Take, for instance, the decision of whether or not to “friend” someone on Facebook.  Political?  Not always, but it can be.  Perhaps, for instance, you can’t stand someone who has sent a friend request.  He slurps his coffee, is a jerk at professional conferences, and makes fun of the people you date.  Still, you ultimately accept the request, not because you worry he and his friends will hate you forever if you reject him, but because you believe he’d be a good business contact. A  shrewd political maneuver?  Uh-huh.  Maybe you should consider a run for office.

So, you get the idea — friendships can be measured in degrees of usefulness or degrees of love, among other variables.

One thinker who attempted to sort it all out was Aristotle. He divided friendships into three types: the friendship of utility, the friendship of pleasure, and the virtuous friendship.  Wondering how you’d categories relationships in your life.

Friendships of utility occur mostly between the elderly and between those in middle or early life.  They involve individuals who are pursuing their own advantage, or, as we like to say, their own agenda. These “friends” do not spend much time together; often, they aren’t even fond of one another.  This is a relationship based on need and usefulness and it ends when the useful quality expires.   Friendships based on pleasure, according to Aristotle, are entered into mostly by the young, whose tastes change as often as the wind changes direction.  Fleeting romantic or erotic relationships fall into this category as do all friendships of the moment.  People who pursue friendships of pleasure seek gratification in the moment and are not concerned with building a lasting relationship. Finally, friendships based on virtue are the most authentic (and least political) type.  These, Aristotle wrote, are based on goodness.  Each party desires goodness for his friend and each loves the other for what he is. Aristotle maintained that such friendships last for as long as both individuals remain good. This is the most lasting and permanent type of friendship, for obvious reasons.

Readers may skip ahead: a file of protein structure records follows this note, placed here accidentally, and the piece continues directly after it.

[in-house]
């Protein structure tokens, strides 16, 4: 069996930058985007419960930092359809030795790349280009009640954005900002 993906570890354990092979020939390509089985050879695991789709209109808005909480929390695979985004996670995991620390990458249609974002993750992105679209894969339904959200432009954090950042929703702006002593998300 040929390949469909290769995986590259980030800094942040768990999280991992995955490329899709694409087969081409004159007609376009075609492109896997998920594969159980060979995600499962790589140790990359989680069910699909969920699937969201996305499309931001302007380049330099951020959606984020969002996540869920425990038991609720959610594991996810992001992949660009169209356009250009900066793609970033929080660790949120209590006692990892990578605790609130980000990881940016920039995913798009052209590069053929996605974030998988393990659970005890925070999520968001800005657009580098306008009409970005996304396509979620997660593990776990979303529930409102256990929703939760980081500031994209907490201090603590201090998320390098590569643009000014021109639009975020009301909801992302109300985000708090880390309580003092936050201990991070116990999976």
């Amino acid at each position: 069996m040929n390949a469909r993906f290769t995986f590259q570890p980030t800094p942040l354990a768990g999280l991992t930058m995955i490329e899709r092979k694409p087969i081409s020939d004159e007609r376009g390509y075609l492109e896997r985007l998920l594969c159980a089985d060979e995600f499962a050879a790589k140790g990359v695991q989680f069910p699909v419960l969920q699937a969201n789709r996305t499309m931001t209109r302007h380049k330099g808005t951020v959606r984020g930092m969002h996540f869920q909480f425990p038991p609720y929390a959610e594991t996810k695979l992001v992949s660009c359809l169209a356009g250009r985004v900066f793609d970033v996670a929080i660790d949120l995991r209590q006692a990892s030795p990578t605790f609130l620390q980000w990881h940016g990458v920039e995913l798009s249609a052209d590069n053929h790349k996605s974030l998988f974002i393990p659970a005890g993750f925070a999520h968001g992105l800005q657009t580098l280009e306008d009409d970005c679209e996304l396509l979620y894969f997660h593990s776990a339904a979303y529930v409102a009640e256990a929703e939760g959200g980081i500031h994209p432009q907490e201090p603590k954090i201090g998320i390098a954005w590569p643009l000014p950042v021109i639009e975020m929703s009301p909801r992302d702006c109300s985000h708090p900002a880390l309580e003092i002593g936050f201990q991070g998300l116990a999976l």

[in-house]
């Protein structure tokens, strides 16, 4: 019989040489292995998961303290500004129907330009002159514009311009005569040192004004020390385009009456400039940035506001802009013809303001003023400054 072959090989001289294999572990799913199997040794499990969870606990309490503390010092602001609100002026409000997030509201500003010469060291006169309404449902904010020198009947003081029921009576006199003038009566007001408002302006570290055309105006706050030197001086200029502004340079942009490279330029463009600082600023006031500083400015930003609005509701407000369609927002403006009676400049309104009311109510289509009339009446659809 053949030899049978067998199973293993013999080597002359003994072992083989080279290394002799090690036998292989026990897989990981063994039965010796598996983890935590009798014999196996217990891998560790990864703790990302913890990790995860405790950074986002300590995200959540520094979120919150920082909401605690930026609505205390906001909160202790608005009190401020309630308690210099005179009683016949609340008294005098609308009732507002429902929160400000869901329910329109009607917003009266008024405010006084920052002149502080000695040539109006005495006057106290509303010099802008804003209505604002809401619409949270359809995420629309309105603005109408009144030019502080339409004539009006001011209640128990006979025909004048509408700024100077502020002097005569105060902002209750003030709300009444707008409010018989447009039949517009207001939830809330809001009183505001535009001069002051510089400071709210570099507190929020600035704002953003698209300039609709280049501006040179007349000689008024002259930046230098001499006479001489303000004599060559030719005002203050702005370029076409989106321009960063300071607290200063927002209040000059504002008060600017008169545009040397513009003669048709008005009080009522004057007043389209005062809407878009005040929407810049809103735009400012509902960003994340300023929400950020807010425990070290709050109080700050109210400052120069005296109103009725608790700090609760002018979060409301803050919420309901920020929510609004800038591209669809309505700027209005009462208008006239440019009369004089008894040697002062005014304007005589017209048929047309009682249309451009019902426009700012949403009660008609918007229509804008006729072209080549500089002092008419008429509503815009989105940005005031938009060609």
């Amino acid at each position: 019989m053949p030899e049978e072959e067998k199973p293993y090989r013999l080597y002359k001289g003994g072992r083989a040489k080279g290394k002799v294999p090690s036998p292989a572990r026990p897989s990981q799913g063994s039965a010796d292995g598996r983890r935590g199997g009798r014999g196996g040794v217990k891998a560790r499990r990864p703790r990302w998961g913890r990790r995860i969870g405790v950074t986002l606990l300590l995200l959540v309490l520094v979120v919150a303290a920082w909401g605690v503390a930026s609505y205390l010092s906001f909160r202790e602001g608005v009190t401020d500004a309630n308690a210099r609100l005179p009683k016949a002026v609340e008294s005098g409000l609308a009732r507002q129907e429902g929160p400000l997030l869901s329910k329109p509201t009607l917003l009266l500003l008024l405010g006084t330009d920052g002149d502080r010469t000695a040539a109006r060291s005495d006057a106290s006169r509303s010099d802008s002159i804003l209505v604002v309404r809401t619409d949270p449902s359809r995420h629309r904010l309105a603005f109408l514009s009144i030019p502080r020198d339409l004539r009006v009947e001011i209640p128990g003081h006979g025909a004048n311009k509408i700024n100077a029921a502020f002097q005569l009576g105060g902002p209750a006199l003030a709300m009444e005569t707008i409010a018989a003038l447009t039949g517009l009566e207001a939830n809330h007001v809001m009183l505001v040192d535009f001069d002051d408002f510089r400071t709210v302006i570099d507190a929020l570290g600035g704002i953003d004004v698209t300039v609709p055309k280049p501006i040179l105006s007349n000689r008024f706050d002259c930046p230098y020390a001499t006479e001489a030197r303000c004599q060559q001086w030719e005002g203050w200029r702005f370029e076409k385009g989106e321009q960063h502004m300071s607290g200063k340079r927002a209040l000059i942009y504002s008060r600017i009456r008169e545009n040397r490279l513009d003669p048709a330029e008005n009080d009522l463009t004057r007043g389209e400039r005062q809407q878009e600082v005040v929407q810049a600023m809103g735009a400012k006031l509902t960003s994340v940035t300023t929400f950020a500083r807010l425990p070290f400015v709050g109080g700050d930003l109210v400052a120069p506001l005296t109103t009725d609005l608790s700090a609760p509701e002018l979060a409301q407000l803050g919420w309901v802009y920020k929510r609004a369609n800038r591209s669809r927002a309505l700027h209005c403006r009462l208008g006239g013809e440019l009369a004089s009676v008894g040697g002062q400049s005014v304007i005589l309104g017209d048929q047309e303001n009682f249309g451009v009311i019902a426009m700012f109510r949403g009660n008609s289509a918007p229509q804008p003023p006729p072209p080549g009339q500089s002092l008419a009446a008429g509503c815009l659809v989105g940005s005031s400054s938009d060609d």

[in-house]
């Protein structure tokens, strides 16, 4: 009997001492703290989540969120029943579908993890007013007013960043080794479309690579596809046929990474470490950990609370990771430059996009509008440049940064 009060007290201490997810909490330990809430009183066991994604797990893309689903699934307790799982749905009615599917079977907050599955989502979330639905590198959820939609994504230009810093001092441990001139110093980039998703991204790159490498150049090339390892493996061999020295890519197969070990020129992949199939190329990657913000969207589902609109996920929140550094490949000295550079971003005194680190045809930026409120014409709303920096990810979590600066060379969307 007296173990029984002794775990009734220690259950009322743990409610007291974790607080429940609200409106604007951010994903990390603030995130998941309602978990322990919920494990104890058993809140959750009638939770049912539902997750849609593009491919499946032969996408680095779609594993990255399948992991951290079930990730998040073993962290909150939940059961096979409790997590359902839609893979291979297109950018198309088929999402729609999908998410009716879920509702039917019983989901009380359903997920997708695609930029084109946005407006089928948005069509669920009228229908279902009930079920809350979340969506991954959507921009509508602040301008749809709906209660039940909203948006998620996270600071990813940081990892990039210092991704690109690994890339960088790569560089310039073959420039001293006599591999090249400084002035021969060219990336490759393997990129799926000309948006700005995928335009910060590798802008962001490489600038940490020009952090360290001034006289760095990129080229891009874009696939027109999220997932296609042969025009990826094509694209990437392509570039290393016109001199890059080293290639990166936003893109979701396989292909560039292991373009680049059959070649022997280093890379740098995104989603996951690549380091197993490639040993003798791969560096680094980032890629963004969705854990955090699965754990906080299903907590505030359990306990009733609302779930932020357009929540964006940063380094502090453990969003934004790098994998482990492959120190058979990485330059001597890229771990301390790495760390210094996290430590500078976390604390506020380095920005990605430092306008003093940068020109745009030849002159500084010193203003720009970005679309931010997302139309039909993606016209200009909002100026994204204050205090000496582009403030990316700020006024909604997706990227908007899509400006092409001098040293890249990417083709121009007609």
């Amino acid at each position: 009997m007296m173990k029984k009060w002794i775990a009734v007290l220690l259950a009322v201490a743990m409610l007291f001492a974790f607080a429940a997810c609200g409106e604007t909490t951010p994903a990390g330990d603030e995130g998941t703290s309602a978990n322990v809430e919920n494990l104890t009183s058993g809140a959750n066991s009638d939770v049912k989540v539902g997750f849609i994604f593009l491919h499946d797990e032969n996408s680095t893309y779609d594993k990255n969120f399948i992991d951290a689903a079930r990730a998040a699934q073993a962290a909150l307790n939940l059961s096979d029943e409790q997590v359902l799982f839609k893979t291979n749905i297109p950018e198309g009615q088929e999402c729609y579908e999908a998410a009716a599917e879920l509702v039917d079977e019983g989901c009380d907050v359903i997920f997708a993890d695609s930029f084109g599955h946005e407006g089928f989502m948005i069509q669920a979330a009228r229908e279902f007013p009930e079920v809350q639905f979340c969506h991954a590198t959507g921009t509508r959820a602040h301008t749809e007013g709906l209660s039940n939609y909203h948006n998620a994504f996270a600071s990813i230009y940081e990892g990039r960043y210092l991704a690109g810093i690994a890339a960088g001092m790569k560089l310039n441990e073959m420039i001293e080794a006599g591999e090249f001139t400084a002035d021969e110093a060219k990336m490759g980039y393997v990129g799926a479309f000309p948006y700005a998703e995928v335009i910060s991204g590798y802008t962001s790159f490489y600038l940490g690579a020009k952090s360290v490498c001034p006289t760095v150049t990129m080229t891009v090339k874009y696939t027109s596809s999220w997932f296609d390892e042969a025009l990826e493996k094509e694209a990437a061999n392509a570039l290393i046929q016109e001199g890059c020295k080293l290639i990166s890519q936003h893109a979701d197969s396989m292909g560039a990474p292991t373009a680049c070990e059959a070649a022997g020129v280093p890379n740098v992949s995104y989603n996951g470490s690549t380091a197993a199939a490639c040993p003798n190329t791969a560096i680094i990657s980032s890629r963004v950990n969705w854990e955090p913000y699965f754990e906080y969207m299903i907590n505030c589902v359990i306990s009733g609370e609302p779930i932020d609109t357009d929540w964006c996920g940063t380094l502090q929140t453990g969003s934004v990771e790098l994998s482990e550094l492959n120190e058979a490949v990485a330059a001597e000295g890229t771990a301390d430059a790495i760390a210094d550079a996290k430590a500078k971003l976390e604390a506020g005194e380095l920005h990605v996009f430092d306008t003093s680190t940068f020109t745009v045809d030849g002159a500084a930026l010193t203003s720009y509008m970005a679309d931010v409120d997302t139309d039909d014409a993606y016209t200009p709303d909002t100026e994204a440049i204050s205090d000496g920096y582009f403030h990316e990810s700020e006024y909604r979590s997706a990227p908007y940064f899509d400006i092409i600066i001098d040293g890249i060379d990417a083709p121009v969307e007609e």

So where do you and your friends fall?



Rational Minds in Politics? It’s Possible

Call me crazy, but I think rational minds can prevail.  I think the only way around political  gamesmanship and absurdities is real talk, about real issues, by adults who put country ahead of party.

Occasionally, this actually happens, such as when MSNBC’s Rachel Maddow met with the Republican Party’s Meghan McCain at the recent NRA Convention in Pittsburgh. Yes, a liberal and a conservative, under the same roof.  Surrounded by weaponry.  Yet both emerged unscathed.

Both women agreed that there isn’t a big difference in their thinking on some issues.  For instance, they both see little need for semi-assault rifles or extended magazines, such as the one that led to so much blood shed during the shootings, earlier this year, of an Arizona congresswoman and her constituents.

Perhaps if more straight-forward discussions were to take place, the federal ban on assault rifles that expired in 2004 could be re-instated.  And more lives would be spared.  Imagine that?

But sometimes rational minds don’t seem to be the ones that grab the spotlight.  Take Glenn Beck’s thrashing of Meghan McCain for her role in a skin-cancer public service announcement.  McCain’s face and bare shoulders are visible in the spot, which is called “Naked” because the thought is that people who go outside without applying sunscreen might as well be naked.  Both of McCain’s parents have had skin cancer.

Beck made fun of the advertisement and of McCain’s weight, saying his stomach was upset and making vomiting noises when discussing the PSA on his radio show this week.  Intelligent talk?  Adult behavior?  A way to affect real progress and meaningful change? You decide. (Oh, and Glenn?  Trying to remember the last time someone described you as “svelte”).